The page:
Saturday, 16 November 2013
how to run a workshop
every so often i get an email asking for advice on how to run dyeing workshops. sometimes people will ask me quite specifically [and i may say, audaciously] for teaching plans or class outlines. often i wonder whether they are writing to the right person, especially if they refer to dying workshops. i do not feel competent to instruct anyone about that.
sometimes they tell me that they've been to a dye class somewhere [not necessarily with me, i might add] and now they want to teach too; or that they "have the book" and are "ready to teach" but are wondering where to begin in terms of running a workshop.
in general i respond as follows :
I have been working on developing my workshops over some thirty or so years and I'm beginning to think they are at last moving in the right direction.
But what works for me may not necessarily work for you. My teaching is founded in my history, informed by research and practice, enriched by continual re-examination, research and further study.
Each of us finds our own way into our own reality. The one sure thing I can tell you is that your work will be a clear reflection of you.
today as i was happily bundling away and stitching on my blue cloth while waiting for the billy full of bundles to boil i found myself pondering the subject of teaching in more depth [one of the great benefits of an artist residency is being given the gift of time, not just to DO, but to THINK] and so i made a few notes that i thought might be worth sharing
the first classes i taught were at remote communities out along the East-West railway line that crosses the middle of Australia. at the time i was employed by the Arts Council of South Australia [now a mere shadow of its former self] as their exhibitions officer.
together with South Australian artist Yasmin Grass and R.I.C.E. i travelled out on the Tea and Sugar train with an exhibition of colourful clothing set up in one end of an old railway carriage and a lino-printing workshop at the other. at night we unrolled sleeping bags and slept on the floor of the show. that was back in the 80s. sadly the Tea and Sugar doesn't run any more.
we taught at places like Tarcoola, Cook and Barton. at the first stop, Tarcoola, there was a one-teacher school and as i recall the teacher disappeared off to the pub after unloading all of his 15 students on to us. i guess he didn't get many days off. it was "seat of the pants" flying and a good learning experience all round.
at the beginning of the day all i really knew was "more about lino printing than any of the students". by the end of the day i was beginning to get a grip on crowd management, had learned to make sure that we would have a first aid kit next time [cellophane tape and toilet tissue aren't the best emergency response for cut fingers] and had developed a mildly ridiculous comedy routine that helped get the clean-up done at the end. nobody bled to death, everyone had a printed T-shirt they were happy with and we had managed to foil the class clown who was busy carving an expletive into a piece of lino with the intent of inking it and placing it underneath fellow students as they were about to sit down. it was a creative idea but he'd forgotten to reverse the letters so it would have looked pretty silly anyways.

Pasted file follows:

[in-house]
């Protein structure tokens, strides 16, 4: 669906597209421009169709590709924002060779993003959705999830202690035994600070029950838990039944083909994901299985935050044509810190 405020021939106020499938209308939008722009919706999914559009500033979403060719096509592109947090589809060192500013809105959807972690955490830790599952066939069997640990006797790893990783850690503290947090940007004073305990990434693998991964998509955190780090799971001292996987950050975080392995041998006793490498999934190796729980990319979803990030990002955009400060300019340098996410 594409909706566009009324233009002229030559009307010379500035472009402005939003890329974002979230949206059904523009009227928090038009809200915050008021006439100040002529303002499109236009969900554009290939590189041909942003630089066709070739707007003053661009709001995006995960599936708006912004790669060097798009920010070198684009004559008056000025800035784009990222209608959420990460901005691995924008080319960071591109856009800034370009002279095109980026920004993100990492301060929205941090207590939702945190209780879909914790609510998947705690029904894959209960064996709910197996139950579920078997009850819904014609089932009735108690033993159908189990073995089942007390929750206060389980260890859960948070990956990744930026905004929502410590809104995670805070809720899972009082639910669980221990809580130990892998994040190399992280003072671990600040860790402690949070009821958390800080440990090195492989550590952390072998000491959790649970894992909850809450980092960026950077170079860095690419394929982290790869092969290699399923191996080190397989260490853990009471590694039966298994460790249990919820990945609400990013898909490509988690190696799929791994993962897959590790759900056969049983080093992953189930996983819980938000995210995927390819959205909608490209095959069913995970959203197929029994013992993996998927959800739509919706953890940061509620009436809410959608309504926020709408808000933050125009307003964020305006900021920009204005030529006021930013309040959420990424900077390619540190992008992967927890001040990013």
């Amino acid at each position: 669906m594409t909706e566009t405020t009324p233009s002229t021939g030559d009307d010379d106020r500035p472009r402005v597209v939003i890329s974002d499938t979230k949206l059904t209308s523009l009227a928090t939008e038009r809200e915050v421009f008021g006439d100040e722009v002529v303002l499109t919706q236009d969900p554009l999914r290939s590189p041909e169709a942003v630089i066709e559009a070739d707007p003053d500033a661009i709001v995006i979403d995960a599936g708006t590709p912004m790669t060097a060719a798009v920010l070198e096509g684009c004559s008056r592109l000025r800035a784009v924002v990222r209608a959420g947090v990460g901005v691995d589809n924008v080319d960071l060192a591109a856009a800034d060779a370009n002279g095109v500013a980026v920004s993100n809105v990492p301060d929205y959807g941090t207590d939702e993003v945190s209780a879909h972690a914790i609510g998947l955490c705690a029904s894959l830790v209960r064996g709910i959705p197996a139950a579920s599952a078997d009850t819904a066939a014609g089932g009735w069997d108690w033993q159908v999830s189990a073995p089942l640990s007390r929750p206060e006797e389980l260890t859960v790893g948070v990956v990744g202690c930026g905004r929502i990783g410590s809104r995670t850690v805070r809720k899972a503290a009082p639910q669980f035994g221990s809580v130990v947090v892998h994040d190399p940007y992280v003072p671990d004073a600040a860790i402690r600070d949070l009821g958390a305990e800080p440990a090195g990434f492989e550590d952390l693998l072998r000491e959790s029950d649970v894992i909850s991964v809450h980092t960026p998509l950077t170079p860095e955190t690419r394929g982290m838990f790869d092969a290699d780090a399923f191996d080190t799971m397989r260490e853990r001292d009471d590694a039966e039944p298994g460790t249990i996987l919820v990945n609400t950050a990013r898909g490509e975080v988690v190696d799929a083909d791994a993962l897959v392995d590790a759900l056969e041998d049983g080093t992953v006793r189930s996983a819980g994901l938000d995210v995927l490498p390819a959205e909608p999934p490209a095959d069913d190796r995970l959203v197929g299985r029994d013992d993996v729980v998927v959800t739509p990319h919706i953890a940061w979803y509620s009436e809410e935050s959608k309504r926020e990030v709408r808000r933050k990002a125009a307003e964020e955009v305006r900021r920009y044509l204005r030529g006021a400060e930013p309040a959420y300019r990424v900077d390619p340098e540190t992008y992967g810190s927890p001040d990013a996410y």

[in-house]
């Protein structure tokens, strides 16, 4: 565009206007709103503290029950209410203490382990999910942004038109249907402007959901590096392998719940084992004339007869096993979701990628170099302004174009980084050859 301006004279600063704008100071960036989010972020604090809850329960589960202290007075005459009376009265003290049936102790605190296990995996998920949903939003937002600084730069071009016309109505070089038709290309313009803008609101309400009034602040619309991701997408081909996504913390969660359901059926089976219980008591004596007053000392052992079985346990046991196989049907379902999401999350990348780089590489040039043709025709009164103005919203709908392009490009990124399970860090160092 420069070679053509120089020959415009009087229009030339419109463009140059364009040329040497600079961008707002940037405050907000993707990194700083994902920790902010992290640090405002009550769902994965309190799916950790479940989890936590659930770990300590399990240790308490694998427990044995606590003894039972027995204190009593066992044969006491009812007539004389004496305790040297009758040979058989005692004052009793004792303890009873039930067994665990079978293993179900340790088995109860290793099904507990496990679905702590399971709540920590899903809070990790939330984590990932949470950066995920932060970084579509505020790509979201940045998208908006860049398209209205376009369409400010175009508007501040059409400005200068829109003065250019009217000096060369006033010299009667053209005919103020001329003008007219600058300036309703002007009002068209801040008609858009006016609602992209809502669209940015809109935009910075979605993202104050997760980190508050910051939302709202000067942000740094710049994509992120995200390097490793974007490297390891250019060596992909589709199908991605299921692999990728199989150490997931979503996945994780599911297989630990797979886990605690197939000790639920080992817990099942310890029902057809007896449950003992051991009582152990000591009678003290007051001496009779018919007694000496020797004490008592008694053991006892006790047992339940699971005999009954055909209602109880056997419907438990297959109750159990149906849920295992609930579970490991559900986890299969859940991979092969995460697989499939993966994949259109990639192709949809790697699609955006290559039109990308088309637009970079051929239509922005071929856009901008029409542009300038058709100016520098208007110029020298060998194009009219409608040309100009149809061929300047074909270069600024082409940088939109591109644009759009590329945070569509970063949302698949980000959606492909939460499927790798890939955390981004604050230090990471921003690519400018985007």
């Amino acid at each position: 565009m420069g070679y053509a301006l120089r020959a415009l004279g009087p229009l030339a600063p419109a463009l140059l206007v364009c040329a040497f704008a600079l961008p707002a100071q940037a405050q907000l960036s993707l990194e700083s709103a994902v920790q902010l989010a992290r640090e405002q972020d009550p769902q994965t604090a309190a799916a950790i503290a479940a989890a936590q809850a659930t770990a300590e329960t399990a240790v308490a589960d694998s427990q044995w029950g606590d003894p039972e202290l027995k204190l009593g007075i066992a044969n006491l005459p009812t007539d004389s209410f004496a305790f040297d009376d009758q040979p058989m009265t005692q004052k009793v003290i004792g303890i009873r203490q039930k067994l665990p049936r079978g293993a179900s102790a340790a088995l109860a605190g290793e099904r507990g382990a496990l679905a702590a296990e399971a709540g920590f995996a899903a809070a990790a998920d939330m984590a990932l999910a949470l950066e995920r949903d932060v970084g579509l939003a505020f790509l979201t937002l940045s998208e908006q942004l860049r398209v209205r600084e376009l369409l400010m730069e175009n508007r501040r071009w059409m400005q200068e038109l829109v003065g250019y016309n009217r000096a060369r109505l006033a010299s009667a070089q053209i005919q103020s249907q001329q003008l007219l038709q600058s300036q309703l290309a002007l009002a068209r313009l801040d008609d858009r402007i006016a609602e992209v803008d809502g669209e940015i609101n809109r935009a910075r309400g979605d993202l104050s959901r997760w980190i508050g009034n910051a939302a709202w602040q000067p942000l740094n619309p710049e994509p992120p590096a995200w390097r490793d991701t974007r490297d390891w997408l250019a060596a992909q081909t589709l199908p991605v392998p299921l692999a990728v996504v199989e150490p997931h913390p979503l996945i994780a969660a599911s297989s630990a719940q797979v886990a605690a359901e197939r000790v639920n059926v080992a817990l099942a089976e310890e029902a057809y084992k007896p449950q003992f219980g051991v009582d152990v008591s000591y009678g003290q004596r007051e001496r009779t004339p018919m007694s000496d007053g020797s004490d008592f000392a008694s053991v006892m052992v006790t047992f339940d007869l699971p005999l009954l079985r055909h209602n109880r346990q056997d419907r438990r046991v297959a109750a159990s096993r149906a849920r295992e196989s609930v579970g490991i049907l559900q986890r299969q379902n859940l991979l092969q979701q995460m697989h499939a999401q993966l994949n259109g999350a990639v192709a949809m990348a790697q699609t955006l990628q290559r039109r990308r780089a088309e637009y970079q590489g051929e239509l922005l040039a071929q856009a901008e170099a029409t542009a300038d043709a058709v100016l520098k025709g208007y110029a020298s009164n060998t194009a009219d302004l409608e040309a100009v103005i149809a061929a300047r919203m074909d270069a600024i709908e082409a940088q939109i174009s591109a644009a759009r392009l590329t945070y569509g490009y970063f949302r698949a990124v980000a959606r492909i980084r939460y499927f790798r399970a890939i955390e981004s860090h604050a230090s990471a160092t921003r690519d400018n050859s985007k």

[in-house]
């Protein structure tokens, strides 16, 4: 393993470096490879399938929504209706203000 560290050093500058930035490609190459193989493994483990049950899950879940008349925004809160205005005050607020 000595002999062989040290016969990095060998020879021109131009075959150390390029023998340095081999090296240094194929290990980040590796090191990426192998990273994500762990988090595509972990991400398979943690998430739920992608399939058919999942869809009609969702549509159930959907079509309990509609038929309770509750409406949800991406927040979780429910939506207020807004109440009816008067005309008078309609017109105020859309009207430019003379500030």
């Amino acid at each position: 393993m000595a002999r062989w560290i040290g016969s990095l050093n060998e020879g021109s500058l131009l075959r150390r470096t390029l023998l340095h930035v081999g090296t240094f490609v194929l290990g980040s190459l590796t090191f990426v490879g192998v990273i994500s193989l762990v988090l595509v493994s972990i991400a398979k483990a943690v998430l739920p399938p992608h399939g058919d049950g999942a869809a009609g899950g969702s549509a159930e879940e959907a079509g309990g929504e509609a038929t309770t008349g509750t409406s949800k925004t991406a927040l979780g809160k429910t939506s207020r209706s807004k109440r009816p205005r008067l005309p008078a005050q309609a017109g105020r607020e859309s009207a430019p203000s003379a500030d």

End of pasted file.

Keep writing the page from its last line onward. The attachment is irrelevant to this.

but back to the subject...how to run a workshop
know your subject inside out. that means understanding things yourself before you attmept to present them to others. in the case of dyeing with plants it means being able to identify the plants you plan to work with, knowing their properties and understanding the chemistry.
taking a few classes or reading a book does not make you an expert. practice and research and study will help.
prepare. i have a good friend whose motto is "luck is for the unprepared". i find it takes me at least a day of prep for each day of teaching, and a good bit of time spent after class thinking about what went well, what could have been improved and what really needs to change before the next time
take care of your students and help them to learn how to do things safely and sensibly.
repeat things from time to time [we learn to remember by repetition]
be a student yourself. i take at least two classes each year as a student. they may not necessarily be classes that are obviously related to WHAT i teach, but they help me to learn HOW to teach in a more engaged [and i hope engaging] and effective way
if you want to use something in your teaching that you've learned from someone else's class, ask their permission first. and when you do share it with your students, acknowledge the person you learned the skill from. #
listen to your students. you can learn a lot from them, not only interesting information but about how they understand [or don't understand] things
keep on reading, researching, experimenting and learning in your chosen field.
and keep on asking questions.
the truth is you can never know too much about your subject. and the last word [for now] goes to Bill Shakespeare.
to thine own self be true.
and while we're talking about workshops...there's a three day class with me near a beach on the Otago coast on new Zealand's beautiful south island at the end of April next year that still has places...in fact, so many places that they're thinking about pulling the plug on it. if enough people sign up in the next few weeks it will go ahead, otherwise i'll be spending more time at home in the studio...polishing up my skills!
# i shall be forever grateful to Nalda Searles [who taught me how to make string] and to Sandra Brownlee [who kindly let me borrow her idea of a "clothesline talk"] ... by combining the two ideas i've derived a useful and amusing means of presenting information to students and keeping it available to them for the duration of the class